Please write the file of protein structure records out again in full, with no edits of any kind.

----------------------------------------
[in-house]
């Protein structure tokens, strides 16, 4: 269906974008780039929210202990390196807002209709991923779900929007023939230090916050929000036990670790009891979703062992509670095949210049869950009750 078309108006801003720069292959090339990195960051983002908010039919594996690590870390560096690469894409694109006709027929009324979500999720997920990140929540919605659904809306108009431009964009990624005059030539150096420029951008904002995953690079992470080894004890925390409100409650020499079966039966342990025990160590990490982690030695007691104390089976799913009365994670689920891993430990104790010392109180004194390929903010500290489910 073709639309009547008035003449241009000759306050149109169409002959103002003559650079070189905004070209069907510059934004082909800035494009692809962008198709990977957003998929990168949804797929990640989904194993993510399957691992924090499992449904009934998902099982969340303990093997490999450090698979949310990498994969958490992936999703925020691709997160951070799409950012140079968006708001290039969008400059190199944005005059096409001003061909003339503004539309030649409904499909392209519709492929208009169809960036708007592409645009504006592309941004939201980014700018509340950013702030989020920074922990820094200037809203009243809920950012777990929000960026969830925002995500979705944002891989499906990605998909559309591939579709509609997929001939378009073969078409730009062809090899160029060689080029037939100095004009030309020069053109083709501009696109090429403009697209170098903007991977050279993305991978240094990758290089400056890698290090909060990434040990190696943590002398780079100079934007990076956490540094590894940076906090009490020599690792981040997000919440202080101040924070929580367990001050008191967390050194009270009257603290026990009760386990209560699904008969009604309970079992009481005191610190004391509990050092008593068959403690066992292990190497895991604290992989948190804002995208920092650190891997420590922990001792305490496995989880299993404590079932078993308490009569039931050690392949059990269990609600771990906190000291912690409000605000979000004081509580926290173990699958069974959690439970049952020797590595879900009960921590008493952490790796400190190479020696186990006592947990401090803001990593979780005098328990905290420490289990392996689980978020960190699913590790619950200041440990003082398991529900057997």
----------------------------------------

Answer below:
[in-house]
């Protein structure tokens, strides 16, 4: 269906974008780039929210202990390196807002209709991923779900929007023939230090916050929000036990670790009891979703062992509670095949210049869950009750 078309108006801003720069292959090339990195960051983002908010039919594996690590870390560096690469894409694109006709027929009324979500999720997920990140929540919605659904809306108009431009964009990624005059030539150096420029951008904002995953690079992470080894004890925390409100409650020499079966039966342990025990160590990490982690030695007691104390089976799913009365994670689920891993430990104790010392109180004194390929903010500290489910 073709639309009547008035003449241009000759306050149109169409002959103002003559650079070189905004070209069907510059934004082909800035494009692809962008198709990977957003998929990168949804797929990640989904194993993510399957691992924090499992449904009934998902099982969340303990093997490999450090698979949310990498994969958490992936999703925020691709997160951070799409950012140079968006708001290039969008400059190199944005005059096409001003061909003339503004539309030649409904499909392209519709492929208009169809960036708007592409645009504006592309941004939201980014700018509340950013702030989020920074922990820094200037809203009243809920950012777990929000960026969830925002995500979705944002891989499906990605998909559309591939579709509609997929001939378009073969078409730009062809090899160029060689080029037939100095004009030309020069053109083709501009696109090429403009697209170098903007991977050279993305991978240094990758290089400056890698290090909060990434040990190696943590002398780079100079934007990076956490540094590894940076906090009490020599690792981040997000919440202080101040924070929580367990001050008191967390050194009270009257603290026990009760386990209560699904008969009604309970079992009481005191610190004391509990050092008593068959403690066992292990190497895991604290992989948190804002995208920092650190891997420590922990001792305490496995989880299993404590079932078993308490009569039931050690392949059990269990609600771990906190000291912690409000605000979000004081509580926290173990699958069974959690439970049952020797590595879900009960921590008493952490790796400190190479020696186990006592947990401090803001990593979780005098328990905290420490289990392996689980978020960190699913590790619950200041440990003082398991529900057997």